:bulletred: Period-appropriate language: Language needs to be appropriate to the period where the story takes place. This doesn't mean your characters should speak exactly as they used to do back then, which would make them incomprehensible to today's readers, but the fact they speak a modern language should not attract attention to itself. For one thing, eliminate all language borrowings that would not intuitively make sense for the time. Medieval England nobility for instance used a lot of French words, and so did Russian upper classes as late as the 19th century; however, to hear a Spanish word in an 13th century English mouth would be extremely odd. So would words and expressions such as "awesome", "gears clicking", "approximation", sound completely out of place, whereas "idiot", which is a relatively modern word, doesn't broadcast that fact so much. This also goes for concepts that should not have been known to characters of a certain place and time. In one volume of Eddings' Belgariad, the description "he had arms like a gorilla" amazed me, but not in a good way. This is a fantasy story where nothing remotely African is ever evoked, what is the word "gorilla" doing there? As another example of things to look out for: whereas gunpowder was known well before guns were invented, obviously it was not known by that name. Mind your language!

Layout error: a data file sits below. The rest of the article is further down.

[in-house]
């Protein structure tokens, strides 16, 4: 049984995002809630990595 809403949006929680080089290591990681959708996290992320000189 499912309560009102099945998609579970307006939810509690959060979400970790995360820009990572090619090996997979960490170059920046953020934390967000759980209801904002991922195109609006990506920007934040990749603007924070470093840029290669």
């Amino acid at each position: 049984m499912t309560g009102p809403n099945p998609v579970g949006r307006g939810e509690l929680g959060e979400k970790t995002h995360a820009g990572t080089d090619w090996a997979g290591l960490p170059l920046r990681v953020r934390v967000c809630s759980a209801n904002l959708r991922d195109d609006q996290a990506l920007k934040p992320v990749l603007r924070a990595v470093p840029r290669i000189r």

:bulletred: Realistic Diction Is Unrealistic: Because comics are a printed medium, it is very easy to forget oneself and write character dialogues like one would write prose. Sentences are too long and too well formed, the syntax is too careful, the grammar is so perfect as to sound like Spock. If read out loud, the dialogues sound completely unnatural. Yet the other extreme is no better: when we speak we hesitate, stutter, leave sentences unfinished and so on. Putting this on paper just as it is would make it unreadable by anyone else. A compromise is needed: be articulate, but divide sentences into smaller units, favor regular words over their verbose synonyms ("guts" instead of "temerity", unless you're Alan Shore), contract words that you'd contract in speech ("don't", "can't", "plane"). And above all: read your dialogues out loud to yourself, or have someone else read them to you, to check both on how well they get them and how natural they sound.